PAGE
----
Also located on the premises are The Museum of Modern Art, Gunma and The HistoricalMuseum, Gunma. The Modern Art Museum uses natural lighting to accentuate the beauty of the collection via a uniquely-shaped ceiling and the exhibition layout they’ve created. The collection includes Chagall, Picasso, and Renoir. The Historical Museum was established in 1979 and attracts visitors who want to know about the life of Gunma from the Stone Age all the way up to the present age.
Of the 4,100 trees in Gunma-no-mori, 40% are Quercus myrsinaefolia aka marronnier in Japan. Trees of 20m or higher with a radius of 1m and a circumference of 3m or larger are defined as giant trees. The park has 22 giant trees, which are between 200 and 400 years old. Extending to 1km from the east to the west ends and 250m from the north to the south ends is a large lawn garden, which features a park equipped with playground equipment, as well as a bicycle path. You can enjoy the atmosphere regardless of who you go with or in what season. In September and October, however, you can admire the autumn foliage, and your children would love picking up walnuts, horse chestnuts, and acorns.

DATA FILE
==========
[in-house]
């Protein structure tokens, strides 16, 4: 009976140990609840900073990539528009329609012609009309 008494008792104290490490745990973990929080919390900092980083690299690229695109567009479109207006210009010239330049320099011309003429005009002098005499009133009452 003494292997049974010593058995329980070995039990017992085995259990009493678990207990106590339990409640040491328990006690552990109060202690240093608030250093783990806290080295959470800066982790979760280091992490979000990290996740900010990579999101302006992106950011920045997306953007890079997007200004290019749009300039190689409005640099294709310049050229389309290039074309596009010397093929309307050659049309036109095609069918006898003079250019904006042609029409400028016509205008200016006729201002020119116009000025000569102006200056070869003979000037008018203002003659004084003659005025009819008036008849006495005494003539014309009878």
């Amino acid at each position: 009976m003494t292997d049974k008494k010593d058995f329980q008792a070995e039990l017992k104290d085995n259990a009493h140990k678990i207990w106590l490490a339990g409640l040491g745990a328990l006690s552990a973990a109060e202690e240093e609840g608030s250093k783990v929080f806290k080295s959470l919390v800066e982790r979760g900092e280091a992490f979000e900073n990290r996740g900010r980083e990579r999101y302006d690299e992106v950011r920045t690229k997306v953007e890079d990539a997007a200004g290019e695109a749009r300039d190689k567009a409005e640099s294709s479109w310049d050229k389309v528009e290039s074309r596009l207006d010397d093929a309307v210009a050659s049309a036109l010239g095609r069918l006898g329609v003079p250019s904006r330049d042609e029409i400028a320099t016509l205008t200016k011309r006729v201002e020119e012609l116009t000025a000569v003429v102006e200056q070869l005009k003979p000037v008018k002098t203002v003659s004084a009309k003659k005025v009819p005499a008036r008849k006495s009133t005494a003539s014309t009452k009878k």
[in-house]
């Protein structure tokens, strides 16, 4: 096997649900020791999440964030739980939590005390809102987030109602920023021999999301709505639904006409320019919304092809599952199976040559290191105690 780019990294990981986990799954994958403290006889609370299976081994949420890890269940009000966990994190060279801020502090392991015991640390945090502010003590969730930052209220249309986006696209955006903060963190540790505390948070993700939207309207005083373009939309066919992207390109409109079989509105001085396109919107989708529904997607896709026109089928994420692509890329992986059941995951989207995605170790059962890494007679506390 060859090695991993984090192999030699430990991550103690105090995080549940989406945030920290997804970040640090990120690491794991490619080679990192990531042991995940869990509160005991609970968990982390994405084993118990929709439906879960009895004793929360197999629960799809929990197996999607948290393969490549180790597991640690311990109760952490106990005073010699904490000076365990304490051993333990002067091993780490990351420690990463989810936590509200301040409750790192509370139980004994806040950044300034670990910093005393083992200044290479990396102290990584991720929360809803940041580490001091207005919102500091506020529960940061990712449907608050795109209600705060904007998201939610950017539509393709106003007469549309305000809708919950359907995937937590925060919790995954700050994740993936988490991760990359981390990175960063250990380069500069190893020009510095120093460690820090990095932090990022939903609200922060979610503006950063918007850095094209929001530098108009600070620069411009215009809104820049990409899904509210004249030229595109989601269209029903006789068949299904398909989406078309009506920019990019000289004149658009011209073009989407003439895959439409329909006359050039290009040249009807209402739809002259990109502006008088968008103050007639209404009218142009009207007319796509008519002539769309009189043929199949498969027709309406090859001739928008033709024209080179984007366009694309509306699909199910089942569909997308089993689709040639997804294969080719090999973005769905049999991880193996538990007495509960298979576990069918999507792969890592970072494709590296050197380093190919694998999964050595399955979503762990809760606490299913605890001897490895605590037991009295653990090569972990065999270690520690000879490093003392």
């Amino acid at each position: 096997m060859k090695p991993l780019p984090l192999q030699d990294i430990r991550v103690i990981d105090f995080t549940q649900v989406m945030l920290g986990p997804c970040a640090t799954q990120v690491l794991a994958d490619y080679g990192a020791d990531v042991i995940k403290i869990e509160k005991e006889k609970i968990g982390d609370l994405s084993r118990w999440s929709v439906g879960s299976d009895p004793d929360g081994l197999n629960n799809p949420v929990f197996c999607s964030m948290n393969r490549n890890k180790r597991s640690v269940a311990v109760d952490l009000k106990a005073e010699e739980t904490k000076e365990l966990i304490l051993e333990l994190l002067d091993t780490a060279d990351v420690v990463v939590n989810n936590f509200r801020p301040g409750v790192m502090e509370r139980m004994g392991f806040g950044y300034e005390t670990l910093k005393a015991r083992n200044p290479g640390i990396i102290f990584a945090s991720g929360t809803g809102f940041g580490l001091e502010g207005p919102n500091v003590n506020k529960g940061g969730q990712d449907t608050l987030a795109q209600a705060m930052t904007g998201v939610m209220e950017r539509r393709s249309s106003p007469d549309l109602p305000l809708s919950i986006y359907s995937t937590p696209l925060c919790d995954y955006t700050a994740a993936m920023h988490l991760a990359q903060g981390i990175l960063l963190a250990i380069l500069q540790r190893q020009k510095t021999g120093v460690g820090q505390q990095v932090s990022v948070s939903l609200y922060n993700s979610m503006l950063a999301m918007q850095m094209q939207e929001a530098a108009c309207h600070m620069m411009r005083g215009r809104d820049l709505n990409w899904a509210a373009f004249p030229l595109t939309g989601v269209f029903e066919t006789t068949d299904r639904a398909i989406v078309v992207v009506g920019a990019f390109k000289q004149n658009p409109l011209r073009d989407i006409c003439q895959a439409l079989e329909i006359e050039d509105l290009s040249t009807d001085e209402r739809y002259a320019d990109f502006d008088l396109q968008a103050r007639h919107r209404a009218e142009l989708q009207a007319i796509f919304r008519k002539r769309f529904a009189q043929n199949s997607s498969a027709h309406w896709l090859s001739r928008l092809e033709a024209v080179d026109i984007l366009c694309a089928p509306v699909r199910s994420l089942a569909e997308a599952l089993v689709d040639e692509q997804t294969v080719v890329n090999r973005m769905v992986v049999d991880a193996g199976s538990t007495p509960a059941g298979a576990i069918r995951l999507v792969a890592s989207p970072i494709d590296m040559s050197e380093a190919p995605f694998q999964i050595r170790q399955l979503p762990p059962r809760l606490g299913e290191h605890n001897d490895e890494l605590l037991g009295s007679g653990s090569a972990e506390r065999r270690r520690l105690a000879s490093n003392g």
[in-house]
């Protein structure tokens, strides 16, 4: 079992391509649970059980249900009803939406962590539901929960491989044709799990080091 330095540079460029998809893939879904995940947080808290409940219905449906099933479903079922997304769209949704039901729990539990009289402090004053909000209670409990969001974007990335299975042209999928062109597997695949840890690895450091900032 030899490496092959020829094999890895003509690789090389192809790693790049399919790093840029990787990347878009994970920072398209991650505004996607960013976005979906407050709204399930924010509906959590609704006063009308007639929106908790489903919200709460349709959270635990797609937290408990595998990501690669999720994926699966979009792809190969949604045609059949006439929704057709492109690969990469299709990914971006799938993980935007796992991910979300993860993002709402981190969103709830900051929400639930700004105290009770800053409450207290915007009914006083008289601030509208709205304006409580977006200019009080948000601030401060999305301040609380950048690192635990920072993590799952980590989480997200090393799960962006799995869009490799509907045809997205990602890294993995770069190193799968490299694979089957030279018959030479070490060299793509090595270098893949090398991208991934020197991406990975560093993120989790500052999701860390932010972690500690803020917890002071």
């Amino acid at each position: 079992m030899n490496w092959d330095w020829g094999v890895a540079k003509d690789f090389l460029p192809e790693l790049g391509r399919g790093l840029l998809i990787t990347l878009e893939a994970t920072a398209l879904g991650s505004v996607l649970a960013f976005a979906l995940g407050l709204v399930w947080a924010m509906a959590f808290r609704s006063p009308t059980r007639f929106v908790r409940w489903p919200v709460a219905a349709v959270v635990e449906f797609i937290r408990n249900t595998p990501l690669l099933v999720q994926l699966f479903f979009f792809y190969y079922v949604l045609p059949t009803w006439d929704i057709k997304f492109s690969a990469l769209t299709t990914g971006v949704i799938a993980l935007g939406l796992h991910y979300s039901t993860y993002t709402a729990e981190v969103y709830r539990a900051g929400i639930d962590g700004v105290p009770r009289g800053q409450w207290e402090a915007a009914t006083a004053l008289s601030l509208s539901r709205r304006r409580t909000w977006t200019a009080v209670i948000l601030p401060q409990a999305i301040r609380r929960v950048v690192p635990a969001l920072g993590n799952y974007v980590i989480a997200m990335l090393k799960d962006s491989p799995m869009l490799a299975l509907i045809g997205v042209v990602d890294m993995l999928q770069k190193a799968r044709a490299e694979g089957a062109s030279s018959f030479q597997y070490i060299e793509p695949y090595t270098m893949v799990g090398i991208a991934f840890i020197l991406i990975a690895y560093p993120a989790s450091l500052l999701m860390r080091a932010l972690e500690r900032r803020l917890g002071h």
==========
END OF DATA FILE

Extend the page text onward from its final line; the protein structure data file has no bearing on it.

Last August, the author went to the historical museum with some friends from junior high-school. The permanent exhibition was about the history of Gunma, and we were totally immersed in the world of Gunma past and present and went right back to the time when we were still 13 and not ready for the world had to offer.
For specific articles on display, please visit and witness them yourself. It would probably be more fun if you can bring along someone who is well-versed in the history of Gunma. Admission is reasonable: 200 yen for adults and 100 yen for college & high-school students. Please note that different fees are set for impermanent exhibitions. Free admission is offered to all citizens of Gunma on Gunma Citizens Day, which is October 28. Why not visit there on a cool autumn afternoon?
Access information and inquiry